Among the most striking examples of women defeating the stereotype of the Eve effect is found in the book of Numbers. Hardly anyone reads Numbers for pleasure, so most of us miss the marvelous history in chapter 27 of the five daughters of Zelophehad: Mahlah, Noah, Hoglah, Milcah, and Tirzah. Listing their names is important, because Numbers does—several times. Mind you, the numbers in Numbers are catalogs of people: folks who matter to the fate of the nation. Nearly all of these lists count men. Some are young men fit to serve in the army, enumerated tribe by tribe. Some are priests, clan heads, or elders. Several lists are genealogies. Page after page of Numbers reads like a litany of men who begat only sons without help from anybody.
And then we come upon these five daughters. Zelophehad, you see, had no sons. In the ancient world, such a man had little choice but to do what Abraham once considered: adopting his manservant to serve as his heir. As the story goes, Zelophehad didn’t do that. In fact, the most significant thing Mr. Z did after the birth of his five daughters is die. Which is not good estate planning at all, since his death in the wilderness years meant no land would be allotted to his offspring in the land of promise.
What becomes of Mahlah and her sisters? It’s not what happens to them so much as what they do that counts—and in a book that’s all about counting, their actions are stunning. These women stand before the whole community, right in front of Moses, the priest, and the elders, and dare to speak up. They note the death of their father and their dearth of brothers. And they conclude by demanding: “Give us land among our father’s kindred” (27:4). It’s such an unheard of request, Moses has no idea how to respond. Wisely, he takes the matter to the Lord.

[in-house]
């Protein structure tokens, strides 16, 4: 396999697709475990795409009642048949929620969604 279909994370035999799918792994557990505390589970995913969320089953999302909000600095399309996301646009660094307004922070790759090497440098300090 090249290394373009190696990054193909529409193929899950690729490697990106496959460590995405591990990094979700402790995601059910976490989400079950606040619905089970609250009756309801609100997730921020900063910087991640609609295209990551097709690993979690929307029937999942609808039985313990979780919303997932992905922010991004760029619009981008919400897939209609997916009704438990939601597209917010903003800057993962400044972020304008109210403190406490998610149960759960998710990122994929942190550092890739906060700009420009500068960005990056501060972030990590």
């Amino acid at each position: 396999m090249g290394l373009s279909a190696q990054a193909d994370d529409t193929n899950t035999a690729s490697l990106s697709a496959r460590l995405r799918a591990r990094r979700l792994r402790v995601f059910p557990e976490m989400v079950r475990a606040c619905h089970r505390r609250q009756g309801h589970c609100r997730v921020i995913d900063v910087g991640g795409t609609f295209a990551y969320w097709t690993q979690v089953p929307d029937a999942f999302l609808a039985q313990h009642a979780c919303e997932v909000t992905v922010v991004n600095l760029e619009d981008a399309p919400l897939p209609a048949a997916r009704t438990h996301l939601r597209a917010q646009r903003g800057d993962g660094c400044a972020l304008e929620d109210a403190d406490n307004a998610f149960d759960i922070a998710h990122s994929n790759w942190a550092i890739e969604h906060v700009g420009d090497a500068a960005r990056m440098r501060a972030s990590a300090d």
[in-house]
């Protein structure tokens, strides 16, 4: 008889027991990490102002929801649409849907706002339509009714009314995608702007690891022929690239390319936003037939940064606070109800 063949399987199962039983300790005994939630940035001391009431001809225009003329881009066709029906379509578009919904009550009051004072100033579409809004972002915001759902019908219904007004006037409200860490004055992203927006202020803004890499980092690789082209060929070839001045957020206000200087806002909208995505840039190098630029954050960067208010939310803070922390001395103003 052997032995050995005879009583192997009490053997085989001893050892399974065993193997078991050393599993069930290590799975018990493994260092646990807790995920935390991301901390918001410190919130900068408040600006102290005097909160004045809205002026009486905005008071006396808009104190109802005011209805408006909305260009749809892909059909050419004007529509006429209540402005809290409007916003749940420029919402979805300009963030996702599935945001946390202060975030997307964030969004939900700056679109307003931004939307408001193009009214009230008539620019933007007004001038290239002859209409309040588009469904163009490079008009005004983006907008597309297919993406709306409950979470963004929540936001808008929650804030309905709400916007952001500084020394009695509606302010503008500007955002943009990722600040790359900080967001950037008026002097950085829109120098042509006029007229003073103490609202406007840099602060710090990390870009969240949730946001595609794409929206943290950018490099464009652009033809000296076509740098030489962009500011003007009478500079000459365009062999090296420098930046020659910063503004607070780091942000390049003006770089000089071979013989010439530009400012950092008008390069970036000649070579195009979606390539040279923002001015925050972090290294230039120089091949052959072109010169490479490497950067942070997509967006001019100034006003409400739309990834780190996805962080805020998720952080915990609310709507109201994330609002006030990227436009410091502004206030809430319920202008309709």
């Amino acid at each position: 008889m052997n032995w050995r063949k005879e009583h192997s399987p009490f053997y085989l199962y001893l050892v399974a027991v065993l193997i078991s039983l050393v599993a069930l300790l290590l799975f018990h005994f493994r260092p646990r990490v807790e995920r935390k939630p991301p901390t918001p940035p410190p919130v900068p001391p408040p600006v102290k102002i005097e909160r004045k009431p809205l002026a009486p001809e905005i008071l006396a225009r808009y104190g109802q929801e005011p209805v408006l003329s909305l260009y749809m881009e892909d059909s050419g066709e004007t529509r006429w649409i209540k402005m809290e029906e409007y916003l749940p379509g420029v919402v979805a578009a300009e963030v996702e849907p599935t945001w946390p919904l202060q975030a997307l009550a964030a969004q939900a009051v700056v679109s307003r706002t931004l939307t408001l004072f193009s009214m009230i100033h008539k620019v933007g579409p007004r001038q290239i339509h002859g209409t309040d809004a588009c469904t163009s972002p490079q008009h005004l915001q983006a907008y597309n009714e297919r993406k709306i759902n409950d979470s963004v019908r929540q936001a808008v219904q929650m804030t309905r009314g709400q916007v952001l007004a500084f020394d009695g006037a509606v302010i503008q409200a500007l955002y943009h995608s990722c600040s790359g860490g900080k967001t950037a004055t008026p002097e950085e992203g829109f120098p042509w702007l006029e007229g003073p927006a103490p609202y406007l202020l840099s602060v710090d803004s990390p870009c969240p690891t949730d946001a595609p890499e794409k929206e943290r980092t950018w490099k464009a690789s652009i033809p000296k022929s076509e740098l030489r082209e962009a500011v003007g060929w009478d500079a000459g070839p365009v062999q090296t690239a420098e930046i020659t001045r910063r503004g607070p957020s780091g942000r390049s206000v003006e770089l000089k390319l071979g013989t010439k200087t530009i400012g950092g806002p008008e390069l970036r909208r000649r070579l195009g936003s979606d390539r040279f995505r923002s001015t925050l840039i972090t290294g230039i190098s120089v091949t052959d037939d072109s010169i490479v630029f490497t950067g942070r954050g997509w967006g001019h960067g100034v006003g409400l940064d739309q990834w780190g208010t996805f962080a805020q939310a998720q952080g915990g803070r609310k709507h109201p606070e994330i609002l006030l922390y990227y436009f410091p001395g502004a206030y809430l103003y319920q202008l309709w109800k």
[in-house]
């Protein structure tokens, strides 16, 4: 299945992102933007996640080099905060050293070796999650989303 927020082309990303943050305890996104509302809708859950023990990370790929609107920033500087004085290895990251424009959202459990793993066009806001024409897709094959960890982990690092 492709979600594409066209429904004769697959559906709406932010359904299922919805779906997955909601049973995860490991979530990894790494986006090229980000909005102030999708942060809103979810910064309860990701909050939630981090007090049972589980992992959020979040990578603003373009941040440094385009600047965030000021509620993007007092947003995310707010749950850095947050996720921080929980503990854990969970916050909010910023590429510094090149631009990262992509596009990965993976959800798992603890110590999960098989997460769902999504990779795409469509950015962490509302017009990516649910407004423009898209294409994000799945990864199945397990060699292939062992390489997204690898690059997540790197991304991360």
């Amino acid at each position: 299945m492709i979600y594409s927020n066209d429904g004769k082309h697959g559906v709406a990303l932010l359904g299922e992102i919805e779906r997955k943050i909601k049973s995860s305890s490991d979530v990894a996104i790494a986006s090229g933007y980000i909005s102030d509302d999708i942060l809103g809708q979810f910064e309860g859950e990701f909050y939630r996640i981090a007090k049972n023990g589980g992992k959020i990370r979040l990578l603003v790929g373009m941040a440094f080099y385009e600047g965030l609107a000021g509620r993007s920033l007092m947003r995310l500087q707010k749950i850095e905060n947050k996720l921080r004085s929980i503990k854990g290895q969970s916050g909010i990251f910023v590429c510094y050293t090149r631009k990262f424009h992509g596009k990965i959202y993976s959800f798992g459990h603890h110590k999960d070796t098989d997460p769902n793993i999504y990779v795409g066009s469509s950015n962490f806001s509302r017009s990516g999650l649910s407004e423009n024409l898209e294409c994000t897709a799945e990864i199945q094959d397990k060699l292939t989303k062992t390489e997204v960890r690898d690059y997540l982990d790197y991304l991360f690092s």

God’s reply scores a crucial win for biblical women and justice. The plea of the daughters is just; their father’s heritage will be portioned out for them. In fact, God tells Moses this will be the new normal for Israel. Any man who dies without male heirs will be assured his daughters can inherit. Mahlah and her sisters not only acquire property, but their demand affects the law for future generations. No wonder their names are entered in the genealogy of Numbers!
Tragically, other biblical women aren’t so fortunate. Jacob’s only daughter Dinah is raped by a foreign prince and then wedded to her rapist as an amenable way to broker peace between the families. The rape-and-marry solution resolves another problem for the tribe of Benjamin in Judges chapter 21: Having lost their women in a raid, the Benjamite men are given carte blanche to kidnap other women as recompense.
If you’re looking for some of the best and the most horrific passages regarding biblical treatment of women, in fact, look no further than Judges. This book presents profiles that appear even more bizarre laid side by side. On the one hand, there’s the saga of the female prophet and judge Deborah, whose ally in warfare is wily Jael, quite deft with staking a tent peg. Enough said. (See Judges chapter 4.) We also meet Manoah’s wife, who deals directly with an angel concerning the future birth of her miracle baby, Samson. Yet these heroic portraits are overshadowed by more bleak and memorable ones: Jephthah’s victim daughter, Samson’s treacherous Delilah, and the nameless concubine at Gibeah whose fate reads like a horror script.
Do women get a fair shake in scripture? A brief look at the Hebrew Bible delivers mixed reviews.
This article also appears in the February 2017 issue of U.S. Catholic (Vol. 82, No. 2, pages 47–49).
Image: Artemisia Gentileschi, Giale e Sisara (circa 1620), Museum of Fine Arts (Budapest) via Wikimedia Commons